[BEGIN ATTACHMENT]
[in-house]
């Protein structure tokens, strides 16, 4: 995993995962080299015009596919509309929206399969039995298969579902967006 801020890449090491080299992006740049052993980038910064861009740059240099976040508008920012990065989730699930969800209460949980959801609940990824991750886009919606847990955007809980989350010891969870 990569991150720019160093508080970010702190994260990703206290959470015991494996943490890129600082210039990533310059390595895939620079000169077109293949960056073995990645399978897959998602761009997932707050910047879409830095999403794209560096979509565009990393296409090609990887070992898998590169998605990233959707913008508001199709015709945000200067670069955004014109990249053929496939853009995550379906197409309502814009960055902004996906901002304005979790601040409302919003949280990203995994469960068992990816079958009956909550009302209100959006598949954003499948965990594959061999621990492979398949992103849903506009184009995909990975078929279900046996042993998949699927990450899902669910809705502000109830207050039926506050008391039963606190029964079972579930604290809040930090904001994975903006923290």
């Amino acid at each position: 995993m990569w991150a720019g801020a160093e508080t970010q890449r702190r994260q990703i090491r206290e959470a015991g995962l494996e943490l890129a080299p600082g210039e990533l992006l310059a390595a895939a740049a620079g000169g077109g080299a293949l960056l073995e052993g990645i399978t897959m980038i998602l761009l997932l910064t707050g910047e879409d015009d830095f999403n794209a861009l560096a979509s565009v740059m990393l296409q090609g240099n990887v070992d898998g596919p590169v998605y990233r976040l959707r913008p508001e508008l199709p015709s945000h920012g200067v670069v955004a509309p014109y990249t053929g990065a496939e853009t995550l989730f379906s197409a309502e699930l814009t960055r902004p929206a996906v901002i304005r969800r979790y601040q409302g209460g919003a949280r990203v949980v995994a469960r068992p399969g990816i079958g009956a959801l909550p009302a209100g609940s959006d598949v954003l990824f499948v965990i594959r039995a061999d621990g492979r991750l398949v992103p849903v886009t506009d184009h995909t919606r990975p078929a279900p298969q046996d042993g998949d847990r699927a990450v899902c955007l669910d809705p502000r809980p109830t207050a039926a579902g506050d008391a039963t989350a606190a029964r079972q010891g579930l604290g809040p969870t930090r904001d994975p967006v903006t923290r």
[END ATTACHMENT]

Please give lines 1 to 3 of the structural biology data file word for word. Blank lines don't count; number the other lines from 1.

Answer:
[in-house]
């Protein structure tokens, strides 16, 4: 995993995962080299015009596919509309929206399969039995298969579902967006 801020890449090491080299992006740049052993980038910064861009740059240099976040508008920012990065989730699930969800209460949980959801609940990824991750886009919606847990955007809980989350010891969870 990569991150720019160093508080970010702190994260990703206290959470015991494996943490890129600082210039990533310059390595895939620079000169077109293949960056073995990645399978897959998602761009997932707050910047879409830095999403794209560096979509565009990393296409090609990887070992898998590169998605990233959707913008508001199709015709945000200067670069955004014109990249053929496939853009995550379906197409309502814009960055902004996906901002304005979790601040409302919003949280990203995994469960068992990816079958009956909550009302209100959006598949954003499948965990594959061999621990492979398949992103849903506009184009995909990975078929279900046996042993998949699927990450899902669910809705502000109830207050039926506050008391039963606190029964079972579930604290809040930090904001994975903006923290």
């Amino acid at each position: 995993m990569w991150a720019g801020a160093e508080t970010q890449r702190r994260q990703i090491r206290e959470a015991g995962l494996e943490l890129a080299p600082g210039e990533l992006l310059a390595a895939a740049a620079g000169g077109g080299a293949l960056l073995e052993g990645i399978t897959m980038i998602l761009l997932l910064t707050g910047e879409d015009d830095f999403n794209a861009l560096a979509s565009v740059m990393l296409q090609g240099n990887v070992d898998g596919p590169v998605y990233r976040l959707r913008p508001e508008l199709p015709s945000h920012g200067v670069v955004a509309p014109y990249t053929g990065a496939e853009t995550l989730f379906s197409a309502e699930l814009t960055r902004p929206a996906v901002i304005r969800r979790y601040q409302g209460g919003a949280r990203v949980v995994a469960r068992p399969g990816i079958g009956a959801l909550p009302a209100g609940s959006d598949v954003l990824f499948v965990i594959r039995a061999d621990g492979r991750l398949v992103p849903v886009t506009d184009h995909t919606r990975p078929a279900p298969q046996d042993g998949d847990r699927a990450v899902c955007l669910d809705p502000r809980p109830t207050a039926a579902g506050d008391a039963t989350a606190a029964r079972q010891g579930l604290g809040p969870t930090r904001d994975p967006v903006t923290r």